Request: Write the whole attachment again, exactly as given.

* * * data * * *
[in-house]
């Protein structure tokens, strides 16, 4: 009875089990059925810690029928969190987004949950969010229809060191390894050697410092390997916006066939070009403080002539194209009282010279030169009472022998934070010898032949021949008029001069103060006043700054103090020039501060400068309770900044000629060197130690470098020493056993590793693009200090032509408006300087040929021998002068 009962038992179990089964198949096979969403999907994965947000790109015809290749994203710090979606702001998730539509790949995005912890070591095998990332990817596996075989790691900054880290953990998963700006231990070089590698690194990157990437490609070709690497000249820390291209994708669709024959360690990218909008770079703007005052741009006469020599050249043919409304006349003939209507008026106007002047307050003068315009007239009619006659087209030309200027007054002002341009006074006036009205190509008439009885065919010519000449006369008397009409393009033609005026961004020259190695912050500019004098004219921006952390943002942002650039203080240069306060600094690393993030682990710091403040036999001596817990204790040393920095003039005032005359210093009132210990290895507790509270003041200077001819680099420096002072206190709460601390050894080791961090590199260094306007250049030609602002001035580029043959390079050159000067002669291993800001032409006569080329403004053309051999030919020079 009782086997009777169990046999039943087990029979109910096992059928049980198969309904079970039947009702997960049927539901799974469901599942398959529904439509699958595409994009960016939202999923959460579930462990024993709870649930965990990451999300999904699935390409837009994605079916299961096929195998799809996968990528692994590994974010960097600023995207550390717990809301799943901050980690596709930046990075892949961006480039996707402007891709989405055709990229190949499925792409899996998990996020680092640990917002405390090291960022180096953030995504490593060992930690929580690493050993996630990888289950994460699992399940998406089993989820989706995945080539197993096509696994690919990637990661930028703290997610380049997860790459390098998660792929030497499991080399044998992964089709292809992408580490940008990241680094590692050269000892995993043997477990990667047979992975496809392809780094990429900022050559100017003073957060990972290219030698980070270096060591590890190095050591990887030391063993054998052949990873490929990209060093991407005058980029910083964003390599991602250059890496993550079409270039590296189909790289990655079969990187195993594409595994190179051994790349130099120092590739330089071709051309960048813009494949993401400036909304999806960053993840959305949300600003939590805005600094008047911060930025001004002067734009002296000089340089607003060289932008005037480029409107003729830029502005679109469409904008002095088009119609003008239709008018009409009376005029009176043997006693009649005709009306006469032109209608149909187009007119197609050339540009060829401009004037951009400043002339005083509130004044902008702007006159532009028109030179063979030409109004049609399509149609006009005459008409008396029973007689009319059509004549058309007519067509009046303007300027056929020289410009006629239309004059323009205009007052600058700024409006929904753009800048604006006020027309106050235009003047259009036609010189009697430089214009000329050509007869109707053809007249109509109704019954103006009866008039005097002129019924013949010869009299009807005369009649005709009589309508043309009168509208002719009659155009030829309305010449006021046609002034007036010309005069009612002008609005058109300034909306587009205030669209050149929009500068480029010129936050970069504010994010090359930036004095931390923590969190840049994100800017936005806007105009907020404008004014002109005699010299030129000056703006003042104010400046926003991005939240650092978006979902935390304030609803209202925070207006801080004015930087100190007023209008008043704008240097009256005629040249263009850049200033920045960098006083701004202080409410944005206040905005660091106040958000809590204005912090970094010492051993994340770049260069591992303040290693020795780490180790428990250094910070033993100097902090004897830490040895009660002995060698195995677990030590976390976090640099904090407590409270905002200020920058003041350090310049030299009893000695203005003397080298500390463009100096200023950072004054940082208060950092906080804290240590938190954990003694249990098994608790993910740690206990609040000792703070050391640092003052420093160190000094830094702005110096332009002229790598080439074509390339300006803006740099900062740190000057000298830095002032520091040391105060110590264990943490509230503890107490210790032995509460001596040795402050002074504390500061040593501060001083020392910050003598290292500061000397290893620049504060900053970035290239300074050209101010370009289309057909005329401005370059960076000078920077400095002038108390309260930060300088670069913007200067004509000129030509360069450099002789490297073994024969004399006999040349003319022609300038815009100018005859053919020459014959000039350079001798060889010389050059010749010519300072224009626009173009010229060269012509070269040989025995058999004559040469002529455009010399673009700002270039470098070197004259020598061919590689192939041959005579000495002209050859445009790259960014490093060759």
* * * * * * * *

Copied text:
[in-house]
């Protein structure tokens, strides 16, 4: 009875089990059925810690029928969190987004949950969010229809060191390894050697410092390997916006066939070009403080002539194209009282010279030169009472022998934070010898032949021949008029001069103060006043700054103090020039501060400068309770900044000629060197130690470098020493056993590793693009200090032509408006300087040929021998002068 009962038992179990089964198949096979969403999907994965947000790109015809290749994203710090979606702001998730539509790949995005912890070591095998990332990817596996075989790691900054880290953990998963700006231990070089590698690194990157990437490609070709690497000249820390291209994708669709024959360690990218909008770079703007005052741009006469020599050249043919409304006349003939209507008026106007002047307050003068315009007239009619006659087209030309200027007054002002341009006074006036009205190509008439009885065919010519000449006369008397009409393009033609005026961004020259190695912050500019004098004219921006952390943002942002650039203080240069306060600094690393993030682990710091403040036999001596817990204790040393920095003039005032005359210093009132210990290895507790509270003041200077001819680099420096002072206190709460601390050894080791961090590199260094306007250049030609602002001035580029043959390079050159000067002669291993800001032409006569080329403004053309051999030919020079 009782086997009777169990046999039943087990029979109910096992059928049980198969309904079970039947009702997960049927539901799974469901599942398959529904439509699958595409994009960016939202999923959460579930462990024993709870649930965990990451999300999904699935390409837009994605079916299961096929195998799809996968990528692994590994974010960097600023995207550390717990809301799943901050980690596709930046990075892949961006480039996707402007891709989405055709990229190949499925792409899996998990996020680092640990917002405390090291960022180096953030995504490593060992930690929580690493050993996630990888289950994460699992399940998406089993989820989706995945080539197993096509696994690919990637990661930028703290997610380049997860790459390098998660792929030497499991080399044998992964089709292809992408580490940008990241680094590692050269000892995993043997477990990667047979992975496809392809780094990429900022050559100017003073957060990972290219030698980070270096060591590890190095050591990887030391063993054998052949990873490929990209060093991407005058980029910083964003390599991602250059890496993550079409270039590296189909790289990655079969990187195993594409595994190179051994790349130099120092590739330089071709051309960048813009494949993401400036909304999806960053993840959305949300600003939590805005600094008047911060930025001004002067734009002296000089340089607003060289932008005037480029409107003729830029502005679109469409904008002095088009119609003008239709008018009409009376005029009176043997006693009649005709009306006469032109209608149909187009007119197609050339540009060829401009004037951009400043002339005083509130004044902008702007006159532009028109030179063979030409109004049609399509149609006009005459008409008396029973007689009319059509004549058309007519067509009046303007300027056929020289410009006629239309004059323009205009007052600058700024409006929904753009800048604006006020027309106050235009003047259009036609010189009697430089214009000329050509007869109707053809007249109509109704019954103006009866008039005097002129019924013949010869009299009807005369009649005709009589309508043309009168509208002719009659155009030829309305010449006021046609002034007036010309005069009612002008609005058109300034909306587009205030669209050149929009500068480029010129936050970069504010994010090359930036004095931390923590969190840049994100800017936005806007105009907020404008004014002109005699010299030129000056703006003042104010400046926003991005939240650092978006979902935390304030609803209202925070207006801080004015930087100190007023209008008043704008240097009256005629040249263009850049200033920045960098006083701004202080409410944005206040905005660091106040958000809590204005912090970094010492051993994340770049260069591992303040290693020795780490180790428990250094910070033993100097902090004897830490040895009660002995060698195995677990030590976390976090640099904090407590409270905002200020920058003041350090310049030299009893000695203005003397080298500390463009100096200023950072004054940082208060950092906080804290240590938190954990003694249990098994608790993910740690206990609040000792703070050391640092003052420093160190000094830094702005110096332009002229790598080439074509390339300006803006740099900062740190000057000298830095002032520091040391105060110590264990943490509230503890107490210790032995509460001596040795402050002074504390500061040593501060001083020392910050003598290292500061000397290893620049504060900053970035290239300074050209101010370009289309057909005329401005370059960076000078920077400095002038108390309260930060300088670069913007200067004509000129030509360069450099002789490297073994024969004399006999040349003319022609300038815009100018005859053919020459014959000039350079001798060889010389050059010749010519300072224009626009173009010229060269012509070269040989025995058999004559040469002529455009010399673009700002270039470098070197004259020598061919590689192939041959005579000495002209050859445009790259960014490093060759």